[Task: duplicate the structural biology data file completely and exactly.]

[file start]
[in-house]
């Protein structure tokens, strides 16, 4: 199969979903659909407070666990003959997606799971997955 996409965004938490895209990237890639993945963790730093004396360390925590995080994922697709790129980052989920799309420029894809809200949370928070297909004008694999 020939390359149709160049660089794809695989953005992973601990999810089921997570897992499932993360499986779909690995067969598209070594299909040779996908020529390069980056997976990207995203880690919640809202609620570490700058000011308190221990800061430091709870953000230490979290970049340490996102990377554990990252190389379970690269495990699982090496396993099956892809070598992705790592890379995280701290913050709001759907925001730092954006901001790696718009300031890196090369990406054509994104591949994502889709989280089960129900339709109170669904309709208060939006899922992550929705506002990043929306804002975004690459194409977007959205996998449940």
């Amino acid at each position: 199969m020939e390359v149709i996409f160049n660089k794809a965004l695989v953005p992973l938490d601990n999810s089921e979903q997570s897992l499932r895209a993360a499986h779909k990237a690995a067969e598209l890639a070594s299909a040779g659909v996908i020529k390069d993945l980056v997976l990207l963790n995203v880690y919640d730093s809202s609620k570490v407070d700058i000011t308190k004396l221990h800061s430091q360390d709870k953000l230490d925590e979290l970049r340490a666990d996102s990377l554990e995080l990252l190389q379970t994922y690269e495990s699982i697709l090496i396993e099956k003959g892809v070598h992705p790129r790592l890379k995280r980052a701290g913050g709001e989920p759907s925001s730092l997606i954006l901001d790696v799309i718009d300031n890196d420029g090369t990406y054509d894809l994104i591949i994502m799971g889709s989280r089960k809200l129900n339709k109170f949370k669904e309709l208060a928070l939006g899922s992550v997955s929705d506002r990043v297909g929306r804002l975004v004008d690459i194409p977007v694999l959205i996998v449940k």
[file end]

[in-house]
């Protein structure tokens, strides 16, 4: 199969979903659909407070666990003959997606799971997955 996409965004938490895209990237890639993945963790730093004396360390925590995080994922697709790129980052989920799309420029894809809200949370928070297909004008694999 020939390359149709160049660089794809695989953005992973601990999810089921997570897992499932993360499986779909690995067969598209070594299909040779996908020529390069980056997976990207995203880690919640809202609620570490700058000011308190221990800061430091709870953000230490979290970049340490996102990377554990990252190389379970690269495990699982090496396993099956892809070598992705790592890379995280701290913050709001759907925001730092954006901001790696718009300031890196090369990406054509994104591949994502889709989280089960129900339709109170669904309709208060939006899922992550929705506002990043929306804002975004690459194409977007959205996998449940």
């Amino acid at each position: 199969m020939e390359v149709i996409f160049n660089k794809a965004l695989v953005p992973l938490d601990n999810s089921e979903q997570s897992l499932r895209a993360a499986h779909k990237a690995a067969e598209l890639a070594s299909a040779g659909v996908i020529k390069d993945l980056v997976l990207l963790n995203v880690y919640d730093s809202s609620k570490v407070d700058i000011t308190k004396l221990h800061s430091q360390d709870k953000l230490d925590e979290l970049r340490a666990d996102s990377l554990e995080l990252l190389q379970t994922y690269e495990s699982i697709l090496i396993e099956k003959g892809v070598h992705p790129r790592l890379k995280r980052a701290g913050g709001e989920p759907s925001s730092l997606i954006l901001d790696v799309i718009d300031n890196d420029g090369t990406y054509d894809l994104i591949i994502m799971g889709s989280r089960k809200l129900n339709k109170f949370k669904e309709l208060a928070l939006g899922s992550v997955s929705d506002r990043v297909g929306r804002l975004v004008d690459i194409p977007v694999l959205i996998v449940k």